This Letter to the Editors was submitted by Shane Sessions, a senior at Concordia College.
In Response to: “Business School to Start New Club,” in last week’s issue of The Concordian:
I have long felt jaded about the prospect of a new business school at Concordia, or more so just the idea of a business school at a liberal arts college in general. The idea has never felt right to me. Individualistic, single-tracked, and largely driven by competition and profit, the world of business seems misplaced at an institution of integrated, multi-disciplinary learning, especially at one so ostensibly attached to its quasi-moral BREW maxim. What place does such a discipline—so blindly devoted to maximizing profits in the name of fiduciary responsibility rather than moral responsibility, so fixed on growth, sustainable or unsustainable, and perhaps worst of all, so monopolized by an elite class sitting on exorbitant wealth—have at an institution like Concordia?
But of course my preconception is prejudiced and narrow-minded. My shallow discernment of business as a practice and academic discipline is perhaps conditioned by headlines of corporate malpractice and caricatures of fat cats and robber barons. We can’t forget the social entrepreneurs and successful philanthropists. But at the same time, extremely unsustainable growth patterns and gross wealth inequalities are not imaginary. It’s becoming harder and harder to excuse members of the business class for risky actions and harmful deals.
Perhaps a discipline so tarnished by perceptions of greed and complicity desperately needs a liberal-arts-educated contingent dedicated to responsible reform. Indeed, the new business school could be an opportunity to positively influence the affairs of the world by sending into society a new business class that is well-rounded and well-informed of the social and environmental implications of its actions. If the business school offered a curriculum that emphasized not only sound business practices, but also practices that are socially and environmentally responsible, then I’m all in. Certainly, the economy could use a new business contingent with fresh and informed ways of thinking about money and growth. Consider it a covert wing of Occupy Wall Street – occupying from within. There, that’s not so bad.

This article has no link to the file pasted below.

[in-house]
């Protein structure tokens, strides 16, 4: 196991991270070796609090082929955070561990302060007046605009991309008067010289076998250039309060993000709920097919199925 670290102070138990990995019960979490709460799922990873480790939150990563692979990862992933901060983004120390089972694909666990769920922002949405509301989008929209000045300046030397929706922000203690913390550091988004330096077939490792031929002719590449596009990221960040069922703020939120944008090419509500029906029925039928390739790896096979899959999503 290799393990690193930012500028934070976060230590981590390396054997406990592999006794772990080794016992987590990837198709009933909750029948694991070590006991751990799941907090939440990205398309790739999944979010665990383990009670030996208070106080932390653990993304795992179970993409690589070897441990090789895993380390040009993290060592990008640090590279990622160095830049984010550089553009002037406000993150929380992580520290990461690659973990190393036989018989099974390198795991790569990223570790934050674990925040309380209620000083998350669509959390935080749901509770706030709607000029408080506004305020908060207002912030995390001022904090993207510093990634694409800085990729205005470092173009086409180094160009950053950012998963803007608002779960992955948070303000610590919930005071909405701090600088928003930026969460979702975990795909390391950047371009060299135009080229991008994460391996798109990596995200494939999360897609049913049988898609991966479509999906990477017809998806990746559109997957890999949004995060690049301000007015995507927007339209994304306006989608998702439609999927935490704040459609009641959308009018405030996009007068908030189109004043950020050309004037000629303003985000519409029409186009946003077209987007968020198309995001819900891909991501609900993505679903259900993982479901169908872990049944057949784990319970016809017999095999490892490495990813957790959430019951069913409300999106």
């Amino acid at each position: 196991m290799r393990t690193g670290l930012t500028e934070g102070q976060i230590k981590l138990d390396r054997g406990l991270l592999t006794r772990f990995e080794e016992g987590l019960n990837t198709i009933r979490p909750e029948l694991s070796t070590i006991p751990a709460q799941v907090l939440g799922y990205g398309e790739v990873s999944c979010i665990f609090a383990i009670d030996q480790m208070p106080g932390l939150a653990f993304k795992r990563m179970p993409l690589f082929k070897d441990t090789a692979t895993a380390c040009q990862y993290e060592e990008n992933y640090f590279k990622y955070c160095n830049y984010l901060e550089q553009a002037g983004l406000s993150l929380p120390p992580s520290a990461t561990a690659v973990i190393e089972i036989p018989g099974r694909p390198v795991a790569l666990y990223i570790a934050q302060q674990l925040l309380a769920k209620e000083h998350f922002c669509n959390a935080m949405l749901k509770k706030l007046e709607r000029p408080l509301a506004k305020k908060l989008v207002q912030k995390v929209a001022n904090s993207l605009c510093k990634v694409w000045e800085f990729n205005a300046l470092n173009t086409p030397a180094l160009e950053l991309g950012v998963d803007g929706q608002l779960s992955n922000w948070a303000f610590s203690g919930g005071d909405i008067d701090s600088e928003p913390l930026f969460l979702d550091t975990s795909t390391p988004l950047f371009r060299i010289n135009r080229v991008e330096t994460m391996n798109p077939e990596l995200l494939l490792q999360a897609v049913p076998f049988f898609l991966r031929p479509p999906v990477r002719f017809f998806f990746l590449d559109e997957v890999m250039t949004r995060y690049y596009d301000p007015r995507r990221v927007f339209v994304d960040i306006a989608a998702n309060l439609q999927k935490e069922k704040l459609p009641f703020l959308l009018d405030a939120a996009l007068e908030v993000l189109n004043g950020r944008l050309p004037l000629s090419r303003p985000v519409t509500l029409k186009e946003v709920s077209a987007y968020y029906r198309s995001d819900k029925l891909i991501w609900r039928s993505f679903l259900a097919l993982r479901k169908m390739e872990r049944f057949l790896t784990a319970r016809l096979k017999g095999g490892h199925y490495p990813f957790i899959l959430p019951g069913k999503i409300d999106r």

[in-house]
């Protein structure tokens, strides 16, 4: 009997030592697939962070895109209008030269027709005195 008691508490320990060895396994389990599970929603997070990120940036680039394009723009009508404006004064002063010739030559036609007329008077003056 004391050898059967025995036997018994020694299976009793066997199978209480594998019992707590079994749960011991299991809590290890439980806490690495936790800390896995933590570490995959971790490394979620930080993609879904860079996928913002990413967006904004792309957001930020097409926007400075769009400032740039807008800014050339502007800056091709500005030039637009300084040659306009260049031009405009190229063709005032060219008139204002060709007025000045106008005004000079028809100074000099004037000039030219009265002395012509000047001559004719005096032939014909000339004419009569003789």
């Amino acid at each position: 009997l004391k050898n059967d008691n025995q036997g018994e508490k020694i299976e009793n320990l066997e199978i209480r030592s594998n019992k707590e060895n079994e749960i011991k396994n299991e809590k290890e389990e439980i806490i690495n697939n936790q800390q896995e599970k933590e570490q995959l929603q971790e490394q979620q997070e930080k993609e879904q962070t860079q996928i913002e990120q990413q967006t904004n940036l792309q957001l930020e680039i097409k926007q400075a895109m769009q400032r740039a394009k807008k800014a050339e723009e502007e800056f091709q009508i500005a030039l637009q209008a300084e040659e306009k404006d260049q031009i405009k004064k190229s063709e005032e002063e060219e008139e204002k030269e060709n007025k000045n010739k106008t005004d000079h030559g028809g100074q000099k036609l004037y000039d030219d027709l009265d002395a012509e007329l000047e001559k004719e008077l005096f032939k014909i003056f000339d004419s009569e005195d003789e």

But is Concordia on track for creating a responsible business class? The Concordian article last week about the new investment club seems to invalidate my ideas as wishful thinking. According to the article, Concordia has received a special $100,000 donation from Steve Scheel, the CEO of Scheels Sporting Goods. The $100,000 will go to a new investing club of students that will invest the donation into financial securities of their choice.
If the club proves successful in its first year, Scheel hopes to make his gift annual. The investing club will consist of two competing teams. Each will manage its own fund starting with $50,000. But Scheel doesn’t stop there. The winning fund—that is, the fund that generates the largest capital returns—will receive a “donor-provided cash prize.” The special prize is supposed to function as a bonus would in a professional fund.
This is unsettling. What chance does the business school have of promoting responsible business practices when we have an investing club that is motivated solely by the prospect of a cash bonus? Despite being in a college environment, a place that encourages innovation and the testing of new ideas, the competing teams will have no incentive to make socially responsible investments. If they want to “win,” they will be sure to invest in corporations that guarantee the most promising returns, regardless of their practices. If a corporation can guarantee a profit, why not invest? Never-mind if the profits are made possible by destructive coal mining, overseas child labor, purchased political influence, or discriminatory employment practices. In this kind of business, profit reigns supreme.
There is an alternative, though. The investment club could experiment with forward-thinking investment practices that consider social and environmental responsibility. They could use their generous gift and knowledge of other disciplines as an opportunity to invest in something good. They don’t even have to abandon the profit-motive. They could lead us to new ways of investing responsibly while still generating worthwhile capital returns. We need audacious business leaders that are willing to look beyond the allure of extravagant bonuses and make a stand for responsible business practices. A liberal arts college could create such leaders, but not with this investment club as planned.
This issue has serious implications about Concordia’s legitimacy as an institution dedicated to its mission and BREW. Yet there is still a chance to have the Offutt School of Business be dedicated to responsible, sustainable development—development that is economically viable, socially acceptable, and ecologically sound. I encourage members of the new business school and especially the new investment club to recognize the opportunity for positive reform. I hope they will see through the profit-motive and instead embrace the prospect of a new responsible business class.